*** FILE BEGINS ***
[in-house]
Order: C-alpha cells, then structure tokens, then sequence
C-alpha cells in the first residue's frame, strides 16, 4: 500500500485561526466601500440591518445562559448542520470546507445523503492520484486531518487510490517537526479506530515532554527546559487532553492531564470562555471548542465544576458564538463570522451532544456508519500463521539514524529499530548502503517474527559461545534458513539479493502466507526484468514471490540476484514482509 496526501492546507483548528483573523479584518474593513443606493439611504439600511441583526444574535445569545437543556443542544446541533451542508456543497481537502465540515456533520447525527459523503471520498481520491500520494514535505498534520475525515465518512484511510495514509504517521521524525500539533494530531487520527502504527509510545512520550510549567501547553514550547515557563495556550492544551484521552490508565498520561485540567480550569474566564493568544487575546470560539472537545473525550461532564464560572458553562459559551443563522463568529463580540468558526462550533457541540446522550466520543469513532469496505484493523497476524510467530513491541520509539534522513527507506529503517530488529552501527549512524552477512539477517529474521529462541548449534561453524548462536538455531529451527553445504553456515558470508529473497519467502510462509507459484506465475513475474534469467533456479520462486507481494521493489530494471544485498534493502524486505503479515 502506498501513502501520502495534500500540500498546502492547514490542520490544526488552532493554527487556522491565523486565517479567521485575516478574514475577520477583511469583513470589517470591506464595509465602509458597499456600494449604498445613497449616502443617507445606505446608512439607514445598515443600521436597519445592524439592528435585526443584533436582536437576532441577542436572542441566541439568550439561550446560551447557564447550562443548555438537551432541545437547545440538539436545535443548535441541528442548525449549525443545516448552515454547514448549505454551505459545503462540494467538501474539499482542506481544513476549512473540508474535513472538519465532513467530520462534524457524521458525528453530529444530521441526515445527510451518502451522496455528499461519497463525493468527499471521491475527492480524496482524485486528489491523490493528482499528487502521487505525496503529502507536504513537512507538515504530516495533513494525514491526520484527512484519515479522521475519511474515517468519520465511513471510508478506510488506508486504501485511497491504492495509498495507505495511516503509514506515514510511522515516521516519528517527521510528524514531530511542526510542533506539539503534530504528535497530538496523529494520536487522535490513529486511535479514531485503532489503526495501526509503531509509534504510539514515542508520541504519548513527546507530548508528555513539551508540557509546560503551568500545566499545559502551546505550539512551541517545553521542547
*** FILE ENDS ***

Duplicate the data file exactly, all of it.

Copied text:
[in-house]
Order: C-alpha cells, then structure tokens, then sequence
C-alpha cells in the first residue's frame, strides 16, 4: 500500500485561526466601500440591518445562559448542520470546507445523503492520484486531518487510490517537526479506530515532554527546559487532553492531564470562555471548542465544576458564538463570522451532544456508519500463521539514524529499530548502503517474527559461545534458513539479493502466507526484468514471490540476484514482509 496526501492546507483548528483573523479584518474593513443606493439611504439600511441583526444574535445569545437543556443542544446541533451542508456543497481537502465540515456533520447525527459523503471520498481520491500520494514535505498534520475525515465518512484511510495514509504517521521524525500539533494530531487520527502504527509510545512520550510549567501547553514550547515557563495556550492544551484521552490508565498520561485540567480550569474566564493568544487575546470560539472537545473525550461532564464560572458553562459559551443563522463568529463580540468558526462550533457541540446522550466520543469513532469496505484493523497476524510467530513491541520509539534522513527507506529503517530488529552501527549512524552477512539477517529474521529462541548449534561453524548462536538455531529451527553445504553456515558470508529473497519467502510462509507459484506465475513475474534469467533456479520462486507481494521493489530494471544485498534493502524486505503479515 502506498501513502501520502495534500500540500498546502492547514490542520490544526488552532493554527487556522491565523486565517479567521485575516478574514475577520477583511469583513470589517470591506464595509465602509458597499456600494449604498445613497449616502443617507445606505446608512439607514445598515443600521436597519445592524439592528435585526443584533436582536437576532441577542436572542441566541439568550439561550446560551447557564447550562443548555438537551432541545437547545440538539436545535443548535441541528442548525449549525443545516448552515454547514448549505454551505459545503462540494467538501474539499482542506481544513476549512473540508474535513472538519465532513467530520462534524457524521458525528453530529444530521441526515445527510451518502451522496455528499461519497463525493468527499471521491475527492480524496482524485486528489491523490493528482499528487502521487505525496503529502507536504513537512507538515504530516495533513494525514491526520484527512484519515479522521475519511474515517468519520465511513471510508478506510488506508486504501485511497491504492495509498495507505495511516503509514506515514510511522515516521516519528517527521510528524514531530511542526510542533506539539503534530504528535497530538496523529494520536487522535490513529486511535479514531485503532489503526495501526509503531509509534504510539514515542508520541504519548513527546507530548508528555513539551508540557509546560503551568500545566499545559502551546505550539512551541517545553521542547